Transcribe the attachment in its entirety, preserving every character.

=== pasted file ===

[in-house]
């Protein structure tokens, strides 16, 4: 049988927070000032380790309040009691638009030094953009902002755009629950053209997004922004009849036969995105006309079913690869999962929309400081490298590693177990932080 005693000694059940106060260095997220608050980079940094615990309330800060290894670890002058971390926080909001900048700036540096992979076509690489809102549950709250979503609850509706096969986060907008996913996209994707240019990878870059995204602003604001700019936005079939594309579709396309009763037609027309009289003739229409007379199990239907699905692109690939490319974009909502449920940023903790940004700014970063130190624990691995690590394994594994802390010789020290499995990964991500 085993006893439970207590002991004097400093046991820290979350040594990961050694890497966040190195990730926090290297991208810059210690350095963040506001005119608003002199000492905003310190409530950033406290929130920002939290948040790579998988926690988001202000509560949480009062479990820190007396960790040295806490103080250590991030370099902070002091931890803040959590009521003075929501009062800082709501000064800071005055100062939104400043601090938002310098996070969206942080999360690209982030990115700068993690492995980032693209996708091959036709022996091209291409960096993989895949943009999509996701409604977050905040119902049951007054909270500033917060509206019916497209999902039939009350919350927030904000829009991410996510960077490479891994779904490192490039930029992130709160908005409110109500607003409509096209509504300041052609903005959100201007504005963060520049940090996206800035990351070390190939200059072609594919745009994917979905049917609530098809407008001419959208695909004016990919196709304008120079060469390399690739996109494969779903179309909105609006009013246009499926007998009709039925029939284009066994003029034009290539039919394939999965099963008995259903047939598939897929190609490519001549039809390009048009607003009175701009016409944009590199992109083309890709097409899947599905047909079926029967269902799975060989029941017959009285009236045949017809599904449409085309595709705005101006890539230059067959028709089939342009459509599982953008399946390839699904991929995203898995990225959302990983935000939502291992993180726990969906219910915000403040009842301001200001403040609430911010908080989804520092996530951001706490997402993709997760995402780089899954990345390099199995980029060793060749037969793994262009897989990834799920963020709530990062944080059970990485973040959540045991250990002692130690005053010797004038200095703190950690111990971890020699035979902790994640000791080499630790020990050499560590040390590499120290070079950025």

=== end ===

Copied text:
[in-house]
């Protein structure tokens, strides 16, 4: 049988927070000032380790309040009691638009030094953009902002755009629950053209997004922004009849036969995105006309079913690869999962929309400081490298590693177990932080 005693000694059940106060260095997220608050980079940094615990309330800060290894670890002058971390926080909001900048700036540096992979076509690489809102549950709250979503609850509706096969986060907008996913996209994707240019990878870059995204602003604001700019936005079939594309579709396309009763037609027309009289003739229409007379199990239907699905692109690939490319974009909502449920940023903790940004700014970063130190624990691995690590394994594994802390010789020290499995990964991500 085993006893439970207590002991004097400093046991820290979350040594990961050694890497966040190195990730926090290297991208810059210690350095963040506001005119608003002199000492905003310190409530950033406290929130920002939290948040790579998988926690988001202000509560949480009062479990820190007396960790040295806490103080250590991030370099902070002091931890803040959590009521003075929501009062800082709501000064800071005055100062939104400043601090938002310098996070969206942080999360690209982030990115700068993690492995980032693209996708091959036709022996091209291409960096993989895949943009999509996701409604977050905040119902049951007054909270500033917060509206019916497209999902039939009350919350927030904000829009991410996510960077490479891994779904490192490039930029992130709160908005409110109500607003409509096209509504300041052609903005959100201007504005963060520049940090996206800035990351070390190939200059072609594919745009994917979905049917609530098809407008001419959208695909004016990919196709304008120079060469390399690739996109494969779903179309909105609006009013246009499926007998009709039925029939284009066994003029034009290539039919394939999965099963008995259903047939598939897929190609490519001549039809390009048009607003009175701009016409944009590199992109083309890709097409899947599905047909079926029967269902799975060989029941017959009285009236045949017809599904449409085309595709705005101006890539230059067959028709089939342009459509599982953008399946390839699904991929995203898995990225959302990983935000939502291992993180726990969906219910915000403040009842301001200001403040609430911010908080989804520092996530951001706490997402993709997760995402780089899954990345390099199995980029060793060749037969793994262009897989990834799920963020709530990062944080059970990485973040959540045991250990002692130690005053010797004038200095703190950690111990971890020699035979902790994640000791080499630790020990050499560590040390590499120290070079950025």